In May, Governor Lee signed two new bills which made several changes to Tennessee law in the areas of wills, estates, and trusts. Some key changes are outlined in this article.
Nine federal agencies recently proposed rules that aim to clarify the rights and responsibilities of faith-based and community social service organizations receiving Federal funds. In this month’s KM Church Law Newsletter, Michael R. Crowder discusses the substance of these proposed rules, the background behind the rules, and any recent developments.
Trademarks are important to protecting and preserving the brands and reputations of businesses ranging from small start-ups to established multinational companies. State and federal trademark registration help protect marks by providing statutory protections on top of established common law rights. In this article, Zack R. Gardner and Prof. Brian Krumm (University of Tennessee College of Law) briefly discuss trademarks and provide a how-to practitioners guide to state and federal trademark registration.
The National Labor Relations Board’s General Counsel recently released important guidance on employee handbook provisions that have been found unlawful. Ben D. Cunningham’s memo discusses the General Counsel’s guidance and its implications for all private employers.
The ministerial exception prevents the application of anti-discrimination laws to the employment relationship between religious institutions and their ministerial employees. In this month’s KM Church Law Newsletter, Michael R. Crowder and Zack R. Gardner discuss generally the background behind the ministerial exception, recent developments to the doctrine, and the ambiguities that still exist.
Federal law allows members of the clergy to exclude a “ministerial housing allowance” from income for federal income tax purposes. In this month’s KM Church Law Newsletter, Zack R. Gardner discusses generally what constitutes a “ministerial housing allowance”, who may take the allowance, and the rules governing when the allowance may be taken.
Recent IRS regulations provide longevity protection by allowing individuals to defer required minimum distributions from certain qualified retirement plans past age 70 1/2. This article by Michael Crowder discusses QLACs.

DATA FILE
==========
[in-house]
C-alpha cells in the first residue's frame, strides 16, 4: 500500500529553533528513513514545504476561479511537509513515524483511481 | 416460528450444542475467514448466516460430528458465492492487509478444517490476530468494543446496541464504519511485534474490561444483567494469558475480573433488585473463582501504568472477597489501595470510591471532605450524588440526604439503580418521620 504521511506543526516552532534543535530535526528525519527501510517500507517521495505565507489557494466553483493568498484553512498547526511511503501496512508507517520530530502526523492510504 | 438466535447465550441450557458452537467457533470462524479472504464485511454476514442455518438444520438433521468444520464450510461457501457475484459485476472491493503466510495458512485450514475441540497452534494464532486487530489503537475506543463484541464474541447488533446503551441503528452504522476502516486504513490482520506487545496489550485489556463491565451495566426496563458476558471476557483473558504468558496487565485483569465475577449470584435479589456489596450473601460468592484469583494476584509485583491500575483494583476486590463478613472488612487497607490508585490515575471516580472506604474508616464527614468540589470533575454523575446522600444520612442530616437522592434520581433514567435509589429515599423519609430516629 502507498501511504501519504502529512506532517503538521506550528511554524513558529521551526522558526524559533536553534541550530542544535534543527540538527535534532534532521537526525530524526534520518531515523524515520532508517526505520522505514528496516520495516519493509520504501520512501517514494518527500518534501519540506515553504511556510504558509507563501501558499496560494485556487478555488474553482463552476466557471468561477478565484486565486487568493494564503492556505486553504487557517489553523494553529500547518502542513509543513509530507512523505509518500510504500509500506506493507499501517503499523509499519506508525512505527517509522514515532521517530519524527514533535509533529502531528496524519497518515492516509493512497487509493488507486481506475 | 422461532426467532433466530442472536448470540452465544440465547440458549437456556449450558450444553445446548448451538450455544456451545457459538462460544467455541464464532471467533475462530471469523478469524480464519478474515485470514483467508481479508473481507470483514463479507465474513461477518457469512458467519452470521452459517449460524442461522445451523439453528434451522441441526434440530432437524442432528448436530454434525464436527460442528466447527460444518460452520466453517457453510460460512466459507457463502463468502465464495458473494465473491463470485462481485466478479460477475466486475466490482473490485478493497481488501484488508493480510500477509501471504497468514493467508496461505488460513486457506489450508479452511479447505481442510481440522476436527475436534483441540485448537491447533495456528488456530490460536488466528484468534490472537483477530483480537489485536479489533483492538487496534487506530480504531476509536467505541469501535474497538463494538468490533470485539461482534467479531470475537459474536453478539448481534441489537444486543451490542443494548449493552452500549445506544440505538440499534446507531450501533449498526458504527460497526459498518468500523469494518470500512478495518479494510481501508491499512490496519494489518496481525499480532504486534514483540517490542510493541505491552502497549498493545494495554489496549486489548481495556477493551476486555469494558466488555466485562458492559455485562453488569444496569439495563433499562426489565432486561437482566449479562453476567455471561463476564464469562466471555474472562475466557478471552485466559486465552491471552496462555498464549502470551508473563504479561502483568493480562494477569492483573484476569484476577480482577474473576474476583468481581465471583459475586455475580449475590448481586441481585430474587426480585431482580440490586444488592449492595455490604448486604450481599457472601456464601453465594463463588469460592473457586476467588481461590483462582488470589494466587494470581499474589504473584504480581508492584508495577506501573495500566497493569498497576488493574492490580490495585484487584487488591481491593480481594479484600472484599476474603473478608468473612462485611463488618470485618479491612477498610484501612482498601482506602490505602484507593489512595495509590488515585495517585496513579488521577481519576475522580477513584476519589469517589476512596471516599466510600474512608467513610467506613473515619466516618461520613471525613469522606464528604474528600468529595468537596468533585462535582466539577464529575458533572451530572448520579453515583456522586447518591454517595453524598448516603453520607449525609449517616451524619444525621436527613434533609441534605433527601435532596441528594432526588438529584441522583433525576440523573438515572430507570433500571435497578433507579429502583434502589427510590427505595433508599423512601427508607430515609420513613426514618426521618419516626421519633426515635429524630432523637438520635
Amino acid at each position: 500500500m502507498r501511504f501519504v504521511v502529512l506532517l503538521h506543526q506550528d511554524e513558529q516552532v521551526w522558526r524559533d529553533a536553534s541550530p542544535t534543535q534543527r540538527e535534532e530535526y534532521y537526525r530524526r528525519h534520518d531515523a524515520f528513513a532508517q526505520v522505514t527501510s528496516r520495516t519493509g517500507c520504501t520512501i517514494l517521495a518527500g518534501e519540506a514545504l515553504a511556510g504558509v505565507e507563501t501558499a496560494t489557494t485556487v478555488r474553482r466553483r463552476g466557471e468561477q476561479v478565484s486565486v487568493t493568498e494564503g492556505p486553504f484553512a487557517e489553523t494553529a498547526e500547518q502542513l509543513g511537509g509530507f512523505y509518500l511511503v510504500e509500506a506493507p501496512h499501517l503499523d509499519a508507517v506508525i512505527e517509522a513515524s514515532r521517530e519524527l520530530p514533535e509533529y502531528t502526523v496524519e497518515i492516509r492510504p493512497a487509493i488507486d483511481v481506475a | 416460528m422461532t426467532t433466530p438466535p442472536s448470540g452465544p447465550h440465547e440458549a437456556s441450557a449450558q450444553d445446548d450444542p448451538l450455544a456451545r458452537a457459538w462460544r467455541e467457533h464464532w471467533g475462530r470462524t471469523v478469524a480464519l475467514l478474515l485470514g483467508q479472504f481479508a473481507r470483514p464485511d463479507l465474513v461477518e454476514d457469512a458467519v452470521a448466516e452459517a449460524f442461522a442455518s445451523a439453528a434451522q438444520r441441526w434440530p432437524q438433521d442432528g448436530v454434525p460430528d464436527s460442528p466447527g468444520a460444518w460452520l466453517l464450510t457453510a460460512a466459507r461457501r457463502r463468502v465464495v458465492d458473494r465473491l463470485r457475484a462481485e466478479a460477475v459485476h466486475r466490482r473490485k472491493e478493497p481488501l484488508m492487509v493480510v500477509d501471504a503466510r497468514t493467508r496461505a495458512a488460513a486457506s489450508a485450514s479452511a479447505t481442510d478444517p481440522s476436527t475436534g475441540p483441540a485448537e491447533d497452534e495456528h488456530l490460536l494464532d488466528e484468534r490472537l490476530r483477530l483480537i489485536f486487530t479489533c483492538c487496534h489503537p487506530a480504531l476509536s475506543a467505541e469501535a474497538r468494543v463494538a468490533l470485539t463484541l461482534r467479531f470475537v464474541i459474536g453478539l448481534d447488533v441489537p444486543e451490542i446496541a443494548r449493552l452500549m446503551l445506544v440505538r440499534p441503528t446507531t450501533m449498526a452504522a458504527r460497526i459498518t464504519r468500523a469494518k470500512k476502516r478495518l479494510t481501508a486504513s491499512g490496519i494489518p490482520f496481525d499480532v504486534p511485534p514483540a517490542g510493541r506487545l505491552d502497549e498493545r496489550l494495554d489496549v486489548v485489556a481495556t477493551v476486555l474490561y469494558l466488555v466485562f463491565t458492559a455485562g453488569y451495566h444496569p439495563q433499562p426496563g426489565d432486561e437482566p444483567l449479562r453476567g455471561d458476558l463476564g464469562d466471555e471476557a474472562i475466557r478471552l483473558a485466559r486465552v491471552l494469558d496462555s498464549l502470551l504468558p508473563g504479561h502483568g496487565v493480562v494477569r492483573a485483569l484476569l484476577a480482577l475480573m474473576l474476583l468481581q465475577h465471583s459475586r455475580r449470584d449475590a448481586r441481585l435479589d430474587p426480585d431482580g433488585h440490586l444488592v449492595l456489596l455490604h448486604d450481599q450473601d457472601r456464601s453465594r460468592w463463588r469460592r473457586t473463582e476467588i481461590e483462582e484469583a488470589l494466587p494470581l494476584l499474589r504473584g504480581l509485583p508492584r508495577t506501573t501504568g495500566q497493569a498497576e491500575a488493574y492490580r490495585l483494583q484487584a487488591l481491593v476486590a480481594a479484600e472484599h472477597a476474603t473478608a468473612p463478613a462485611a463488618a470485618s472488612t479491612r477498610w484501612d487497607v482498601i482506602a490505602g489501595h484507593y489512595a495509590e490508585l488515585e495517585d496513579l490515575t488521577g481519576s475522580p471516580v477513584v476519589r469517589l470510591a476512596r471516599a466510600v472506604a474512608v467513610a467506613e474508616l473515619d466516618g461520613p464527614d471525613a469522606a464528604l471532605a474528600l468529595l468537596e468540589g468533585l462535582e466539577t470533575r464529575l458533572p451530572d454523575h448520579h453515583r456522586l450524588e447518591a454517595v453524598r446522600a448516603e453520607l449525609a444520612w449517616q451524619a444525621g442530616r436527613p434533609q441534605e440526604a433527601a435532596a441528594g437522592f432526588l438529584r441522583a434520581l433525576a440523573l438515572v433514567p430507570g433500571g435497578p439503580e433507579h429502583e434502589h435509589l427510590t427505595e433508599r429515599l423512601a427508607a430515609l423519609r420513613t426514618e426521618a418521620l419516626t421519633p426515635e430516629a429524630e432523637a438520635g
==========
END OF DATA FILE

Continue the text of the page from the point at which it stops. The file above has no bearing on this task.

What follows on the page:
The Department of Labor recently published a new rule under the Family Medical Leave Act amending the definition of “spouse” for FMLA purposes. Michael R. Crowder and Zack R. Gardner discuss the new rule and its implications for Churches and Church-related organizations in this month’s KM Church Law Newsletter.
We have recently been learning some new things here at Kennerly Montgomery regarding estate planning and retirement planning. Please find attached our Estate Planning Newsletter. This particular edition focuses on optimizing Social Security benefits for married couples.
"What is COBRA continuation coverage, and who pays for it?" and other questions will be answered in this article.
Effective July 1, 2014, Public Chapter 995 amends several of Tennessee’s existing employment statutes to bring them in line with their related federal counterpart. Specifically, the Tennessee Human Rights Act (“THRA”) has been amended to remove liability for individual supervisors or agents for claims against the employer.
On January 26, 2015, the Supreme Court of the United States rejected the rule established by the Sixth Circuit in International Union, United Auto., Aerospace, & Agricultural Implement Workers of Am. v. Yard-Man, Inc., 716 F.2d 1476 (1983).
In M & G Polymers USA, LLC v. Tackett, the Court rejected the Sixth Circuit’s inferences concluding that (i) if a benefit plan’s provisions were silent as to termination, then those benefits were to vest for life and (ii) provisions were “illusory” if they benefit one class while not benefiting another...
Tennessee’s general assembly passed a new statute allowing convicted criminals to apply for a certificate of employability and providing protection to employers who hire employees who have received a certificate of employability. Ben Cunningham’s memo, attached, discusses the new statute.
In the wake of the United States v. Windsor decision striking down Section 3 of the Defense of Marriage Act (DOMA), the Department of Labor (DOL), on June 26 2013, revised the definition of spouse for FMLA purposes to include same-sex spouses legally married and residing within a state that recognizes same-sex marriages.
Final Regulations Published on the 90-Day Waiting Period Limitation
A “church plan” is generally exempt from the requirements of the Employee Retirement Income Security Act (“ERISA”) unless the plan sponsor affirmatively elects ERISA coverage.
Which plan is right for you and your employees?
Which states recognize same-sex marriage?
Does Federal law recognize same-sex marriages?
How does the Windsor decision affect payment of federal taxes?
Does Windsor impact employee benefit plans?
How does Tennessee treat same-sex marriages?
Do any local governments in Tennessee provide benefits to the same-sex spouses of their employees?
Has anyone ever challenged the Tennessee constitutional language prohibiting same-sex marriages?
What are RMDs, and when does a retirement plan participant/IRA owner begin withdrawing RMDs?
How are RMD amounts calculated?
What consequences do plan participants and plan sponsors face after failing to withdraw full and timely RMDs?
What are the RMD rules for retirement accounts and IRAs that are inherited?